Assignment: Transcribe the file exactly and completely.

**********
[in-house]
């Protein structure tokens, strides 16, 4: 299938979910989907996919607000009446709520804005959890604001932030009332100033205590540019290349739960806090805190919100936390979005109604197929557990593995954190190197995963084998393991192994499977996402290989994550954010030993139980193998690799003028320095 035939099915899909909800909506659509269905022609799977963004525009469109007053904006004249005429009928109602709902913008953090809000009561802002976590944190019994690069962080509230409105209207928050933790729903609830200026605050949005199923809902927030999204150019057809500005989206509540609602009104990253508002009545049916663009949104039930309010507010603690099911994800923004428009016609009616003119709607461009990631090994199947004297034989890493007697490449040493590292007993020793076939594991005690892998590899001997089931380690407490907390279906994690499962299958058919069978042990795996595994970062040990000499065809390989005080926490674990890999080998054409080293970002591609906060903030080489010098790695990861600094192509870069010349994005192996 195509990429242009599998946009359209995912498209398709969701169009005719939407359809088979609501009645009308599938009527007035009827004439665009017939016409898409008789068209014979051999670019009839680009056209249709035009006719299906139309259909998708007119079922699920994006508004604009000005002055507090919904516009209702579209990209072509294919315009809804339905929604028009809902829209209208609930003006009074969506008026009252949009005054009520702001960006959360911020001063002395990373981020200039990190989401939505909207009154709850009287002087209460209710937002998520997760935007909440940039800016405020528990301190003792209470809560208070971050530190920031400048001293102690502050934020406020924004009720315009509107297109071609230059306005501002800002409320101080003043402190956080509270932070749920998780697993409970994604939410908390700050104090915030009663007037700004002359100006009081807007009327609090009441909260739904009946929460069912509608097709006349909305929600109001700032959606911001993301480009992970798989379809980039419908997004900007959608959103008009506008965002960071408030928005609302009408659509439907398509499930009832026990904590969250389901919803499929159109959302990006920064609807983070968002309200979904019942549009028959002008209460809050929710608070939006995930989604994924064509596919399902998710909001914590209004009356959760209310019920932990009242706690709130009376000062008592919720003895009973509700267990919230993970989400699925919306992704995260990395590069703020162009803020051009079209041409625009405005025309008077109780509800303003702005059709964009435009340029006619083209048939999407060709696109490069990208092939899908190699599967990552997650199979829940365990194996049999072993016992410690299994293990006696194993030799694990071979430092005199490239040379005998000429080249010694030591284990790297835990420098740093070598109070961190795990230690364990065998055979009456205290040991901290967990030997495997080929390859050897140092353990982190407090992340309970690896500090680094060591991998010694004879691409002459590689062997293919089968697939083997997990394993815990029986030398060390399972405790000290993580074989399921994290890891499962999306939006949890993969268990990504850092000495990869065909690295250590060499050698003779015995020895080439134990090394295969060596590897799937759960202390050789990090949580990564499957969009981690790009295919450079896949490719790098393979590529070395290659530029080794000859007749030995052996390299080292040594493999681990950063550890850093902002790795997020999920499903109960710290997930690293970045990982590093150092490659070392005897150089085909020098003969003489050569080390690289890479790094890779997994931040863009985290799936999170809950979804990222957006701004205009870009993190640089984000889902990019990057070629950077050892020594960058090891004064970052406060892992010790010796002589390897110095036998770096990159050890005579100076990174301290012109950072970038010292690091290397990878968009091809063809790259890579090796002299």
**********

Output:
[in-house]
């Protein structure tokens, strides 16, 4: 299938979910989907996919607000009446709520804005959890604001932030009332100033205590540019290349739960806090805190919100936390979005109604197929557990593995954190190197995963084998393991192994499977996402290989994550954010030993139980193998690799003028320095 035939099915899909909800909506659509269905022609799977963004525009469109007053904006004249005429009928109602709902913008953090809000009561802002976590944190019994690069962080509230409105209207928050933790729903609830200026605050949005199923809902927030999204150019057809500005989206509540609602009104990253508002009545049916663009949104039930309010507010603690099911994800923004428009016609009616003119709607461009990631090994199947004297034989890493007697490449040493590292007993020793076939594991005690892998590899001997089931380690407490907390279906994690499962299958058919069978042990795996595994970062040990000499065809390989005080926490674990890999080998054409080293970002591609906060903030080489010098790695990861600094192509870069010349994005192996 195509990429242009599998946009359209995912498209398709969701169009005719939407359809088979609501009645009308599938009527007035009827004439665009017939016409898409008789068209014979051999670019009839680009056209249709035009006719299906139309259909998708007119079922699920994006508004604009000005002055507090919904516009209702579209990209072509294919315009809804339905929604028009809902829209209208609930003006009074969506008026009252949009005054009520702001960006959360911020001063002395990373981020200039990190989401939505909207009154709850009287002087209460209710937002998520997760935007909440940039800016405020528990301190003792209470809560208070971050530190920031400048001293102690502050934020406020924004009720315009509107297109071609230059306005501002800002409320101080003043402190956080509270932070749920998780697993409970994604939410908390700050104090915030009663007037700004002359100006009081807007009327609090009441909260739904009946929460069912509608097709006349909305929600109001700032959606911001993301480009992970798989379809980039419908997004900007959608959103008009506008965002960071408030928005609302009408659509439907398509499930009832026990904590969250389901919803499929159109959302990006920064609807983070968002309200979904019942549009028959002008209460809050929710608070939006995930989604994924064509596919399902998710909001914590209004009356959760209310019920932990009242706690709130009376000062008592919720003895009973509700267990919230993970989400699925919306992704995260990395590069703020162009803020051009079209041409625009405005025309008077109780509800303003702005059709964009435009340029006619083209048939999407060709696109490069990208092939899908190699599967990552997650199979829940365990194996049999072993016992410690299994293990006696194993030799694990071979430092005199490239040379005998000429080249010694030591284990790297835990420098740093070598109070961190795990230690364990065998055979009456205290040991901290967990030997495997080929390859050897140092353990982190407090992340309970690896500090680094060591991998010694004879691409002459590689062997293919089968697939083997997990394993815990029986030398060390399972405790000290993580074989399921994290890891499962999306939006949890993969268990990504850092000495990869065909690295250590060499050698003779015995020895080439134990090394295969060596590897799937759960202390050789990090949580990564499957969009981690790009295919450079896949490719790098393979590529070395290659530029080794000859007749030995052996390299080292040594493999681990950063550890850093902002790795997020999920499903109960710290997930690293970045990982590093150092490659070392005897150089085909020098003969003489050569080390690289890479790094890779997994931040863009985290799936999170809950979804990222957006701004205009870009993190640089984000889902990019990057070629950077050892020594960058090891004064970052406060892992010790010796002589390897110095036998770096990159050890005579100076990174301290012109950072970038010292690091290397990878968009091809063809790259890579090796002299």